Why You Need A Triage Nurse In Your Architecture Firm

Every good system has a series of vital steps. When making bread, you cannot forget to include the flour.

The flour in the Architects Marketing System is how we handle that first incoming phone call.

Muck up this step up and here’s what can happen:

1)    You spend an hour on the phone with someone who you can tell is never going to pay you money
2)    You squeeze a two site visit into your busy schedule, putting your project under more pressure with someone who ends up only wanting free advice
3)    You give away too much information too soon, and they run off with your ideas to someone else

The problem is you are moving too fast. You need to slow down and add the flour.

The Triage Nurse

Within the hospital system, the first stage on arrival at the emergency room is an assessment by the hospital triage nurse. This nurse will evaluate the patient's condition, as well as any changes, and will determine their priority for admission to the Emergency Room and also for treatment.

Wouldn’t it be great to have a triage nurse sort the condition and priority of your potential clients for you?

Only want free information? No problem, the nurse refers you down the road to the architect who specializes in being cheaper than everyone else.

Ready for a serious project? No problem, the triage nurse sets up a phone appointment with you as if you were the important doctor.

The triage nurse needs great tools to be effective.

Questions are the answer to diagnosing the condition and assigning the priority.

The Architects Marketing Academy has a process like this too. It includes a few carefully scripted questions and then a second phone appointment booked or a polite redirect.

Maybe you will be your own triage nurse or maybe you have an assistant who receives incoming calls. Either way the triage step needs to be carefully scripted and rehearsed.

‘Thanks for your call. I cannot help you right now because I am about to go into a meeting. However, if it is ok I will ask you a few questions and then suggest the next step. Would that be ok?’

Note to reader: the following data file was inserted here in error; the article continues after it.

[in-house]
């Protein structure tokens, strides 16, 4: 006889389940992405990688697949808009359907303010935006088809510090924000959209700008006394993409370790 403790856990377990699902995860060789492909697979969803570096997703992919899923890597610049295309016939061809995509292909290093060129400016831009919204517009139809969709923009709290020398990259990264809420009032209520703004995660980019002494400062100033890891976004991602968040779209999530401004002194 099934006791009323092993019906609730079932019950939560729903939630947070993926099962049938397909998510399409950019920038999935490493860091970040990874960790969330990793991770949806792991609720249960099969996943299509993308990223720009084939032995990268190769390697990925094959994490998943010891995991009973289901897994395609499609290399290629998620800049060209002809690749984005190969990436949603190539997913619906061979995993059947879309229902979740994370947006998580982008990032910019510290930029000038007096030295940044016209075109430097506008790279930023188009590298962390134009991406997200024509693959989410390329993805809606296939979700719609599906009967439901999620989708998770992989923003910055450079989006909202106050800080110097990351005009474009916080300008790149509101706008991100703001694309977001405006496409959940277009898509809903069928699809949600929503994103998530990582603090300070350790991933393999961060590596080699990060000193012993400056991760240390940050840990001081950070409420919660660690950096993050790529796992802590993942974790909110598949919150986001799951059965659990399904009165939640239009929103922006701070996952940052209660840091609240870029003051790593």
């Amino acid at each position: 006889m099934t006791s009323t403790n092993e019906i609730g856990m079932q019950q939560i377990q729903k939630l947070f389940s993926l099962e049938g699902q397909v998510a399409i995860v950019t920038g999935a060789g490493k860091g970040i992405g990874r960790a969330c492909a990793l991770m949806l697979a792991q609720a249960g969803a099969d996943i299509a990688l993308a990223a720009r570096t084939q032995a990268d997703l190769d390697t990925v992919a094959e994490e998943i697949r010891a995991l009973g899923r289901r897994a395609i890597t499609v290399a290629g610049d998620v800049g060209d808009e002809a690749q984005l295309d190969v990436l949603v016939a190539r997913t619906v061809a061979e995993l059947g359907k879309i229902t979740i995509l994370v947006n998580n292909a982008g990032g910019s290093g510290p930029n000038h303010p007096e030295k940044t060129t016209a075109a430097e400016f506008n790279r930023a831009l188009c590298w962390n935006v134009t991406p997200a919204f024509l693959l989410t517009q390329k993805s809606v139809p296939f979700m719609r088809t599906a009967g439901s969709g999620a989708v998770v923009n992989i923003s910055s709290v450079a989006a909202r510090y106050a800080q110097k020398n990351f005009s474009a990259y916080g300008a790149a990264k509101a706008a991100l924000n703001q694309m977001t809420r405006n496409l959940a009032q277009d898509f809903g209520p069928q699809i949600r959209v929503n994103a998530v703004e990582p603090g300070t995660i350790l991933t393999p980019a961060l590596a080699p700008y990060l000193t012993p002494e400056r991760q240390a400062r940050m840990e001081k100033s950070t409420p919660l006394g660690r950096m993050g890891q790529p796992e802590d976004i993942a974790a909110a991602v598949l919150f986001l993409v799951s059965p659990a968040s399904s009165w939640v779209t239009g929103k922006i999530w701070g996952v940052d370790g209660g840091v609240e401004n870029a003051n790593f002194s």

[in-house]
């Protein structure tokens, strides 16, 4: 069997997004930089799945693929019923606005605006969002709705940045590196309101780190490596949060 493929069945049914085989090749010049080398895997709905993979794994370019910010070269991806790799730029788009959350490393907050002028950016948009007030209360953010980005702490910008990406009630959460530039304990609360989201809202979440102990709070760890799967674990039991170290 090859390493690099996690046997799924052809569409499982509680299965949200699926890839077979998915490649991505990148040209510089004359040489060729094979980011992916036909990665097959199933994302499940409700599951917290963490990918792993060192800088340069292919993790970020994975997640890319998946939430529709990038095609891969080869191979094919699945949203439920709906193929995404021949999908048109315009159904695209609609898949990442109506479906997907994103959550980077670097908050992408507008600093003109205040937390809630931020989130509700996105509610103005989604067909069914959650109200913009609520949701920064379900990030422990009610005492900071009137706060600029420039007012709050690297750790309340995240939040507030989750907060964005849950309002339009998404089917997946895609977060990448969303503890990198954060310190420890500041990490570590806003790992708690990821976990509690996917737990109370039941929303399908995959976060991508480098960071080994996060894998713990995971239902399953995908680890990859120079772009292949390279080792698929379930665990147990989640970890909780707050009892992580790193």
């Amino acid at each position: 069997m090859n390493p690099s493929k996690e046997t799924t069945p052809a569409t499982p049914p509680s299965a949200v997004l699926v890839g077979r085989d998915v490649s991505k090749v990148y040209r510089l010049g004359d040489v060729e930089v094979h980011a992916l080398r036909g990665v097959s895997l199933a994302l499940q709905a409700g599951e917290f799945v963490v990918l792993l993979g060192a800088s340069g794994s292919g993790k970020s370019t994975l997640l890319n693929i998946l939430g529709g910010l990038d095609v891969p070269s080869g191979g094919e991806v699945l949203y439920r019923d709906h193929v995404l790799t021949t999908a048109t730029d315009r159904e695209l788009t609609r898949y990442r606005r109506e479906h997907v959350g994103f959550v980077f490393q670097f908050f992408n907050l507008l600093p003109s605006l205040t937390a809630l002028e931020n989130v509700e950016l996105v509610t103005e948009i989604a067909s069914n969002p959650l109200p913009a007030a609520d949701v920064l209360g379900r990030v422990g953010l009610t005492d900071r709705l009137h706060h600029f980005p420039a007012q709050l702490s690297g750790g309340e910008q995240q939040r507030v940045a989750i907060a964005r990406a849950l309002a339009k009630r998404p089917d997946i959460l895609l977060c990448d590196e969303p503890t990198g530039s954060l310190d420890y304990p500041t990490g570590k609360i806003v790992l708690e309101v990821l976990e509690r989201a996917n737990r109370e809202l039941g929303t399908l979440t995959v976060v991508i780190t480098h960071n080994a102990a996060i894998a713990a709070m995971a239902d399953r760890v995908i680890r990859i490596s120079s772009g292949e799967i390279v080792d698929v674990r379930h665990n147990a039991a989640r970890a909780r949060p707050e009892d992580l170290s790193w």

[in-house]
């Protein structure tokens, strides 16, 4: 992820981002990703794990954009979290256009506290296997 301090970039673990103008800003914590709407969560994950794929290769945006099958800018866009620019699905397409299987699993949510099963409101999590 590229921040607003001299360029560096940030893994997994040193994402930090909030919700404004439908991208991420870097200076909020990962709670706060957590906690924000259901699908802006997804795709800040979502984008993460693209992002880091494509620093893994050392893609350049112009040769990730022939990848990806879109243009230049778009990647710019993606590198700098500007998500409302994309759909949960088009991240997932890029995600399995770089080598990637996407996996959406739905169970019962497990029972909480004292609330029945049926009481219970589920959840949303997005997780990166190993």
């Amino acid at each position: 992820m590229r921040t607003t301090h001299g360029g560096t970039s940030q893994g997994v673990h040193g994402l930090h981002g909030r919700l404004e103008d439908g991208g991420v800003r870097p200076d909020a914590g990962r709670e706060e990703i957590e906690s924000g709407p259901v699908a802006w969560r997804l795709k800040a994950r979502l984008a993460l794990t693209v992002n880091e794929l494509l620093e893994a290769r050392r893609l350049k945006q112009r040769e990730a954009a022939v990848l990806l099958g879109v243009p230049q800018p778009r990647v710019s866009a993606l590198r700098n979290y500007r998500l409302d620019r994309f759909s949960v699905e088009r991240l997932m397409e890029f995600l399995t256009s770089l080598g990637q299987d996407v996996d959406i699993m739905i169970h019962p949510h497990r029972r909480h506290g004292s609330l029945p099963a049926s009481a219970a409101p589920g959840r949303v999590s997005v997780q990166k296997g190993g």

Here are five great questions the triage nurse for an architect would ask:

1.    This is probably something you’ve been thinking about for a while. Why do you think you need an architect now?
2.    Why did you call me specifically?
3.    Do you have a budget for this or are you looking to talk with me to be able to define a budget?
4.    When do you want the project completed by?
5.    Apart from you who else is involved in the decision-making process?

The first question is called ‘takeaway selling’. If the prospect answers they are now justifying why they need you.

Just ask Alcoholics Anonymous, making them admit they have a problem out loud is part of the process.

This is powerful.

These few questions should allow you, with your triage nurse outfit on, to be able to assess the condition and evaluate the priority of the patient's need.

Here's what you do next.

The Close (TWO Options)

Thanks for your call, based on what you have told me here is what I think:

A: ‘I do not believe I am the best person for you because what you need is X and I am Y, but here is where I would go next’

B: ‘I think I can help you. Let’s schedule a call to go into your needs in greater detail at 3:30 today? I will have more time then. This is a free consultation to work out what you need. You only start paying if we agree on the next steps and take action on them. This meeting will probably take us about 15-25 minutes’.

That whole triage step should only take 3-10 minutes.

If they qualify they are ready for the ONLY free discussion with you.

That is how you add the flour.

The Architects Marketing Flowchart For A Residential Practice

This month we are giving away our marketing system flowchart for a residential architecture practice (this is the same system we teach in the Architects Marketing Academy).

Get it by clicking here.


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